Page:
Keith Hollins, IT architecture manager at Durham County Council, said, "The greater integration of Lotus products with other applications and a more collaborative environment was something we were already working towards using IBM's Websphere portal."
Later this year the council will consider bringing in consultants to help it achieve the type of Lotus connectivity and access to web services that Workplace 2 promotes, he said.
"As a council, we favour J2EE for development, so the fact that Workplace 2 is J2EE-based is helpful. It may also mean that IBM and Lotus get ahead of Microsoft's rival .net web services solution," Hollins added.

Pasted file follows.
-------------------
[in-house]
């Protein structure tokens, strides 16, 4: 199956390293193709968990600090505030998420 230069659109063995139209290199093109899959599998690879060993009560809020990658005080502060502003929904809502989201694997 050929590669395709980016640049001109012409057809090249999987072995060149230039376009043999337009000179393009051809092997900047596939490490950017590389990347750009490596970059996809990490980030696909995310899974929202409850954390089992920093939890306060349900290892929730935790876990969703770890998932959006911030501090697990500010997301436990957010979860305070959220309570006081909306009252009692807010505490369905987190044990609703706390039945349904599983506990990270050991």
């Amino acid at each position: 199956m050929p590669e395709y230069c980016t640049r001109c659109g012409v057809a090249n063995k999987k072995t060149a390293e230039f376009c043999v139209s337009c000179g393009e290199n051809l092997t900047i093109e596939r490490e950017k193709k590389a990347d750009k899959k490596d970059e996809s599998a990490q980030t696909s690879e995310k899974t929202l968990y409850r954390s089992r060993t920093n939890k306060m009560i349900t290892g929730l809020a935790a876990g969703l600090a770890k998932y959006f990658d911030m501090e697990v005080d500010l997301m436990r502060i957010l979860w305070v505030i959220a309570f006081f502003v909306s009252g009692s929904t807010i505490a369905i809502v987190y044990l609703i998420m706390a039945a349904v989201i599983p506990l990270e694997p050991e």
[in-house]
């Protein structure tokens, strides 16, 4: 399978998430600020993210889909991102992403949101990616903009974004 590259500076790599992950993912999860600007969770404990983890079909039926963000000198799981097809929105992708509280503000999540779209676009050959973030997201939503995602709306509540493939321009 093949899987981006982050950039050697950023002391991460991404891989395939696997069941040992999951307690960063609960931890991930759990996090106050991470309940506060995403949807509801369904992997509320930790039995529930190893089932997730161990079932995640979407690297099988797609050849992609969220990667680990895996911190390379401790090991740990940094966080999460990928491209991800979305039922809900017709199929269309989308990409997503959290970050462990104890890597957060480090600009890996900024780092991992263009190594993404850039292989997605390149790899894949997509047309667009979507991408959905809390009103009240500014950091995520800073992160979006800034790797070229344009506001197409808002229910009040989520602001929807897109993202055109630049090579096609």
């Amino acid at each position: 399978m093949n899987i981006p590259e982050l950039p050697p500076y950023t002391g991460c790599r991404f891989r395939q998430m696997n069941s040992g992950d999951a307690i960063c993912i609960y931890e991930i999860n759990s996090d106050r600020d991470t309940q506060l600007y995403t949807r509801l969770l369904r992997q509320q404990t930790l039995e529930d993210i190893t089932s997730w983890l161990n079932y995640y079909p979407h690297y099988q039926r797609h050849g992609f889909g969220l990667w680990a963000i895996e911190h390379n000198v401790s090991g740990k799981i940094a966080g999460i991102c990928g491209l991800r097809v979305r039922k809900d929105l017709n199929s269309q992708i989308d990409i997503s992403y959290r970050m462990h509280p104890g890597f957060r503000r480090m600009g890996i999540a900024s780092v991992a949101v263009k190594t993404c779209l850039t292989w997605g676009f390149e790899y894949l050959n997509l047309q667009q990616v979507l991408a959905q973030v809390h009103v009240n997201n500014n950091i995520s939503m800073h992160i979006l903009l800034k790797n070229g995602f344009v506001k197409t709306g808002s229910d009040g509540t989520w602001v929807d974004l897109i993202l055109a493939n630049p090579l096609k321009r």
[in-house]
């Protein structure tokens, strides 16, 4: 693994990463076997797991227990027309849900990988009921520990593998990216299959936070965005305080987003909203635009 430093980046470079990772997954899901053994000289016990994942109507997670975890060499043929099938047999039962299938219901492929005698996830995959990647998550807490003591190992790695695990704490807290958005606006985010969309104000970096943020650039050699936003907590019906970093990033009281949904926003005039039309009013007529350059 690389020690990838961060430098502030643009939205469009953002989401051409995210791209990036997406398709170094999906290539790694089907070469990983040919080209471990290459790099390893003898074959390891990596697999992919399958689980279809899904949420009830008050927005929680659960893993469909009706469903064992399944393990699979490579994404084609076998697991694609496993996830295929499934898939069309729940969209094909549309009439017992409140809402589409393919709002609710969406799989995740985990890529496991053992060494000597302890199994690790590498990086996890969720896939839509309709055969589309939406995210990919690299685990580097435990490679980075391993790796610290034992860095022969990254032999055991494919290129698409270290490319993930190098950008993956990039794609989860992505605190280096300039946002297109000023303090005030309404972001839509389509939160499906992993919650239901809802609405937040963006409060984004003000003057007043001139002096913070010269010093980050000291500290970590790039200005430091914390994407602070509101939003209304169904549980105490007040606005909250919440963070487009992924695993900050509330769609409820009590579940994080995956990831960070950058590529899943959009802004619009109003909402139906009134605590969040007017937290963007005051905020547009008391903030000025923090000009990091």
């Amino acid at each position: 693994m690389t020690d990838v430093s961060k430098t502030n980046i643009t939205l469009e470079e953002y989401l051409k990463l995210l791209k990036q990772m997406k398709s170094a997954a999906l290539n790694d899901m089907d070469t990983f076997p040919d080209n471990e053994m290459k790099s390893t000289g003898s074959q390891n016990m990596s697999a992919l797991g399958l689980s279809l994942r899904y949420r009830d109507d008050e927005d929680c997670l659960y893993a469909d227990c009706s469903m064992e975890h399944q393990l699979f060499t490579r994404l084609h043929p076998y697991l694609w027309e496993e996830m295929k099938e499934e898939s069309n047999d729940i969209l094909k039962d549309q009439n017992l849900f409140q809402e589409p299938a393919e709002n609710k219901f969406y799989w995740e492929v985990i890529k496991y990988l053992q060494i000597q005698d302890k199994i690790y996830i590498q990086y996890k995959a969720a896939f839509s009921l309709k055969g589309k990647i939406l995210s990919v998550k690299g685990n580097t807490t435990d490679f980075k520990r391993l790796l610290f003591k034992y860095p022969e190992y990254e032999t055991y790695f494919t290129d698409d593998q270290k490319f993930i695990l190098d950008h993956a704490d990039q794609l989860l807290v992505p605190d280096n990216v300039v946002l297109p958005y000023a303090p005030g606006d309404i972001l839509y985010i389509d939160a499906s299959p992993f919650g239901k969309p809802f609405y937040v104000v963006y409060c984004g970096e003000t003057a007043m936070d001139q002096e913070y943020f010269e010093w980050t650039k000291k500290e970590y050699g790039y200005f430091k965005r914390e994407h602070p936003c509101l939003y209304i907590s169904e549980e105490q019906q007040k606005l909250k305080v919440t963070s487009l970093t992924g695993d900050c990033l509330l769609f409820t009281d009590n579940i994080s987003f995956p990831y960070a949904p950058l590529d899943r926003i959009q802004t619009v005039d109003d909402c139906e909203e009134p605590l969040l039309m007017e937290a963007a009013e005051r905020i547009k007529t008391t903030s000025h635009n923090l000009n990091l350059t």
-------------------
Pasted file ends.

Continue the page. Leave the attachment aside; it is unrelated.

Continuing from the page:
The council does not run Outlook clients but Hollins said users with home PCs often expressed a preference for the Microsoft product. The new connector could prove useful by giving the council the option of creating a mixed e-mail environment, he said.
Jim Moffat of the Lotus QuickPlace user group, which focuses on collaborative working, also welcomed the launch of Workplace and its tight integration with Notes.
He said, "This demonstrates IBM's reputation for not being a 'strip out and replace' supplier. The key to IBM's plans with Lotus is to find support among the administrators and developers, and a key battle is whether .net or J2EE wins out."